Feel free to bookmark this article for the next time your wife, mother, or strangely familiar co-worker asks for perfume on their birthday. You will be entirely justified in slapping that bottle out of their hands and screaming, "My God! Are you trying to kill us all?"

It's not just perfume, however -- sinister sunlight will use any means possible to murder us in our homes. Dog bowls, crystal balls, and even our benignly nerdy friend the telescope have all started house fires.

Purestock/Purestock/Getty Images
So never combine a dog bowl, a crystal ball, and a telescope (unless, again, your demon shrine needs them).

Here's some security footage of a liquor store display seemingly spontaneously bursting into flames after vodka bottles focused sunlight on the cardboard stand. The location of that liquor store? Burnsville, Minnesota.

Nothing is an accident. The sun is in on it. This article posts at 5 a.m. -- warn your family before dayli-

A Squirrel Finds a Shiny Thing, All of Nasdaq Crashes

Monica Schipper/Getty Images Entertainment/Getty 

1987 was not a good year for the stock market. In October, the market nosedived so hard that it brought on a mini recession. By December, brokers were scrambling just to keep their heads above water. And then, at 10:43 a.m. on December 9, the power to the automatic quotation system suddenly went out, marking the abrupt end of all trading.

Tim Boyle/Hulton Archive/Getty Images
Though the screaming at each other remained.

For almost 90 minutes, Nasdaq was without the system. Investors panicked. The outage kept 20 million shares from being traded that day. They ended up losing $7 million worth of trading before power was restored. Fingers were pointed, blame was laid -- was it the Russians, some sort of electronic cyberhacker, or Gary, the inept intern, tripping over a power cable?

Nope: It was all the fault of one happy, curious little squirrel who had found a piece of aluminum foil that was just too damn shiny to pass up. Our little squirrel friend carried it up a utility pole and ran across a power line that, among other things, made possible all of the trading for Nasdaq. The aluminum touched the line, and our squirrel friend was no more.

alblec/iStock/Getty Images
If only he'd found and choked on plastic, like a normal squirrel.

Or perhaps we are wildly misgauging his fuzzy little intentions. After all, if he was some sort of squirrel super-terrorist, he had just unquestionably struck the largest rodent-based blow against humanity this side of the bubonic plague.

Oh, we know it was the fleas that actually spread the plague. But who do you think gave those fleas their marching orders, hmm?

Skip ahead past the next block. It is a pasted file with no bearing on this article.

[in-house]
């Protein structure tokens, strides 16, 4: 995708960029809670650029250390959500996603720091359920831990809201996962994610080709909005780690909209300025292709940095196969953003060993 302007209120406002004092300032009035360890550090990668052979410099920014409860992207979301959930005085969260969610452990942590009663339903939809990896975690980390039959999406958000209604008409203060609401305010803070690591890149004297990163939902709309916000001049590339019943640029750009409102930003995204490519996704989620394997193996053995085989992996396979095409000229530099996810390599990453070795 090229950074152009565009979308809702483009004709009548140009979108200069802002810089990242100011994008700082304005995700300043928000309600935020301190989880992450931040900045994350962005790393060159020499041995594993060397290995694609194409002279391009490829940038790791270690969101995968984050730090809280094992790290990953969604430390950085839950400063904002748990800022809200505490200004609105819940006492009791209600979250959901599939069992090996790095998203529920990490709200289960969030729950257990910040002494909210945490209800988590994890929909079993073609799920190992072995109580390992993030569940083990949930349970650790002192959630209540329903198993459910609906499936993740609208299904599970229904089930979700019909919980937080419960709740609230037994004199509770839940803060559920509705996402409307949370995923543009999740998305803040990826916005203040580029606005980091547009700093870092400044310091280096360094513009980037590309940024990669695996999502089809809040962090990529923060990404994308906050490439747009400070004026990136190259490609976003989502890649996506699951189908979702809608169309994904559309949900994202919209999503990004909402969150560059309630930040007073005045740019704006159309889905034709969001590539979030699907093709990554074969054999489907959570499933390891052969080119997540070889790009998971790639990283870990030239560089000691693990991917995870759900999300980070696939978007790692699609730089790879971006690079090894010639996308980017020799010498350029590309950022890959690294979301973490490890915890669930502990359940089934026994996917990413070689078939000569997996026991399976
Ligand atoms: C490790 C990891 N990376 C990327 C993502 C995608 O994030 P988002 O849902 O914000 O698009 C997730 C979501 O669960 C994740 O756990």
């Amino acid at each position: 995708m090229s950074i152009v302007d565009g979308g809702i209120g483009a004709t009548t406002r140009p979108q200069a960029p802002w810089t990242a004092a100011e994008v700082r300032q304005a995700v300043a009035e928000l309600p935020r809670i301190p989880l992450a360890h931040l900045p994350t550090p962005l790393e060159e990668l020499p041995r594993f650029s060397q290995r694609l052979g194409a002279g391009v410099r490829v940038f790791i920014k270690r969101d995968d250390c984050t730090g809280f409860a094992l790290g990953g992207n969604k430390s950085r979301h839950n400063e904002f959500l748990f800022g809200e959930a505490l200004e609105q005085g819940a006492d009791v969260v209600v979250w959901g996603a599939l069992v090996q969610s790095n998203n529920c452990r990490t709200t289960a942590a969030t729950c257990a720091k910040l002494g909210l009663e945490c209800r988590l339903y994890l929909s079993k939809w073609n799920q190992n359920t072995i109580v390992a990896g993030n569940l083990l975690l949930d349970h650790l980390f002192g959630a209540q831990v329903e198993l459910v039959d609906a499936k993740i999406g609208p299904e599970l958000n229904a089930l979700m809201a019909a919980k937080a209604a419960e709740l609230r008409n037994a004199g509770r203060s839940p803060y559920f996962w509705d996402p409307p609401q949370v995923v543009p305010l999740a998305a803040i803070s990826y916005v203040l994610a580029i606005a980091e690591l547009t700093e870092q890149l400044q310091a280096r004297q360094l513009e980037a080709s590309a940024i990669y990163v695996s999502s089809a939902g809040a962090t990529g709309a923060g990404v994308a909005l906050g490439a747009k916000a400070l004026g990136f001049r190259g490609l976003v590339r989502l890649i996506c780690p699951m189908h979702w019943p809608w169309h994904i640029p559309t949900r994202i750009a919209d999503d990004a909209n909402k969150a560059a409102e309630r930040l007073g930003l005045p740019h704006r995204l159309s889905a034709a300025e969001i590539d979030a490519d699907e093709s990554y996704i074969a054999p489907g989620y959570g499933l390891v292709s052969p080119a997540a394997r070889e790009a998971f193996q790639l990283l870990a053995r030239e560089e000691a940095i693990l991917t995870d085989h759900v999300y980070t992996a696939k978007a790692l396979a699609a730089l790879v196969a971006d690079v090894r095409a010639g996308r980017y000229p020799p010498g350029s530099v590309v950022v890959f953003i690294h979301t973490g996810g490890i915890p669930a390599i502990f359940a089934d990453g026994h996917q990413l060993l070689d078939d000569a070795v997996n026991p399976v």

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Mylar Balloons Cause Hundreds of Power Outages a Year

Linda Bucklin/iStock/Getty Images

Hey, you know Mylar balloons -- those helium-filled foil hearts you buy every year for Valentine's Day because you're lazy and uncreative and blissfully unaware of your own impending divorce? They probably rank toward the bottom of your "threat to public infrastructure" scale, somewhere between ice cream sundaes and the pop stylings of Wham!

They're balloons -- what are they gonna do, lightly startle you by popping?

Shane Cummins/Hemera/Getty 
Other than steal our precious helium and take it to the cloud people.

In the state of California in 2013 alone, there were over 300 reported power outages caused by Mylar balloons. That harmless teddy bear balloon who purports to "wuv u so much" does not, in fact, "wuv" you at all. He's responsible for power outages to 165,000 homes and businesses. He has denied vital energy to schools, traffic lights, and even hospitals. How much life does it take to slake your thirst, Mr. Fluffybottom?

The problem is so bad that, 18 years ago, legislators enacted the "California balloon law," which regulates the sale of Mylar balloons. Unfortunately, it does not authorize use of military funds to deploy against the Fluffybottom regime. It merely requires that merchants include warning labels and weights with every balloon sold. Then came salvation: In 2008, Bill 1499 was brought to the California State Senate, which proposed to outright ban Mylar balloons throughout the state. The people rejoiced, both lives and livelihoods would be saved!

muri30/iStock.Getty Images
"We can stick to inflating condoms from now on, which is never not funny!"

It was never put into action, in part because the bill was strongly opposed by the balloon lobby, which is a for-realsies actual entity with balloon lobbyists and everything.

Does anybody else smell a Grisham thriller?

Evan V. Symon is a workshop moderator, personal experience team member, and the interview finder guy at Cracked. If you have an awesome personal experience you wish to share, send it to tips@cracked.com.

Related Reading: Tiny things cause huge disasters more often than you think. Like how a tiny fleck of space pretty much broke Hubble and cost NASA billions of dollars. Or that time in 1980 when a cheap computer chip almost caused a nuclear war.